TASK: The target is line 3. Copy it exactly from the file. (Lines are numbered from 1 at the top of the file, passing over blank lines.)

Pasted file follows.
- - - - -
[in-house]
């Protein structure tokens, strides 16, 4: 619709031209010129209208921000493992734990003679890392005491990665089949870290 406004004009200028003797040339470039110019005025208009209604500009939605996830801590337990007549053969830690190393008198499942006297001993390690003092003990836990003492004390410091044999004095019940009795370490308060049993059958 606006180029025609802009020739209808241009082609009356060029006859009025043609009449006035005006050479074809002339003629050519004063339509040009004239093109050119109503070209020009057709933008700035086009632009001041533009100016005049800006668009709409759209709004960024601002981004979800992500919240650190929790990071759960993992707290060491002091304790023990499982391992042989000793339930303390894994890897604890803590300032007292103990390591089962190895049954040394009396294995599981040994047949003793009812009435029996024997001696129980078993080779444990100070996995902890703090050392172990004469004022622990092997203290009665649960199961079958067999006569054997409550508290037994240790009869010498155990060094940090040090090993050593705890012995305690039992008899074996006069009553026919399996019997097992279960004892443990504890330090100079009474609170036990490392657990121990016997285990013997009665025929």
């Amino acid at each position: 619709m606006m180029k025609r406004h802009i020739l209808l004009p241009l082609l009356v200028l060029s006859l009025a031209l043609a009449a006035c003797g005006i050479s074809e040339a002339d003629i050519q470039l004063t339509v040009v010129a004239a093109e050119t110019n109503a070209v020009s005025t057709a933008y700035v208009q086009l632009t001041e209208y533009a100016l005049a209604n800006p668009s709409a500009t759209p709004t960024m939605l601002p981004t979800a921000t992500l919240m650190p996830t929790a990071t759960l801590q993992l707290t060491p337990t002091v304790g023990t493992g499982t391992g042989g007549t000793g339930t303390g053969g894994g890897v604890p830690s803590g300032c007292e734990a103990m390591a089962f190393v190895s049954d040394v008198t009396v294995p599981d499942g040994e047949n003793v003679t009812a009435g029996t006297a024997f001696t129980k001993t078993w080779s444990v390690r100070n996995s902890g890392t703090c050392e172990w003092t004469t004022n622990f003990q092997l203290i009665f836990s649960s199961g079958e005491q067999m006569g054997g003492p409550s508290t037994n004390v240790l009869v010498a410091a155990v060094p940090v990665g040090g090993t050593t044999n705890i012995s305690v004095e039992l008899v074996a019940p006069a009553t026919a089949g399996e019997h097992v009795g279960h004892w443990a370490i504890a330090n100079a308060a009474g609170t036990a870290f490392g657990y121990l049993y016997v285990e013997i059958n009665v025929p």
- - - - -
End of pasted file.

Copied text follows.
């Amino acid at each position: 619709m606006m180029k025609r406004h802009i020739l209808l004009p241009l082609l009356v200028l060029s006859l009025a031209l043609a009449a006035c003797g005006i050479s074809e040339a002339d003629i050519q470039l004063t339509v040009v010129a004239a093109e050119t110019n109503a070209v020009s005025t057709a933008y700035v208009q086009l632009t001041e209208y533009a100016l005049a209604n800006p668009s709409a500009t759209p709004t960024m939605l601002p981004t979800a921000t992500l919240m650190p996830t929790a990071t759960l801590q993992l707290t060491p337990t002091v304790g023990t493992g499982t391992g042989g007549t000793g339930t303390g053969g894994g890897v604890p830690s803590g300032c007292e734990a103990m390591a089962f190393v190895s049954d040394v008198t009396v294995p599981d499942g040994e047949n003793v003679t009812a009435g029996t006297a024997f001696t129980k001993t078993w080779s444990v390690r100070n996995s902890g890392t703090c050392e172990w003092t004469t004022n622990f003990q092997l203290i009665f836990s649960s199961g079958e005491q067999m006569g054997g003492p409550s508290t037994n004390v240790l009869v010498a410091a155990v060094p940090v990665g040090g090993t050593t044999n705890i012995s305690v004095e039992l008899v074996a019940p006069a009553t026919a089949g399996e019997h097992v009795g279960h004892w443990a370490i504890a330090n100079a308060a009474g609170t036990a870290f490392g657990y121990l049993y016997v285990e013997i059958n009665v025929p």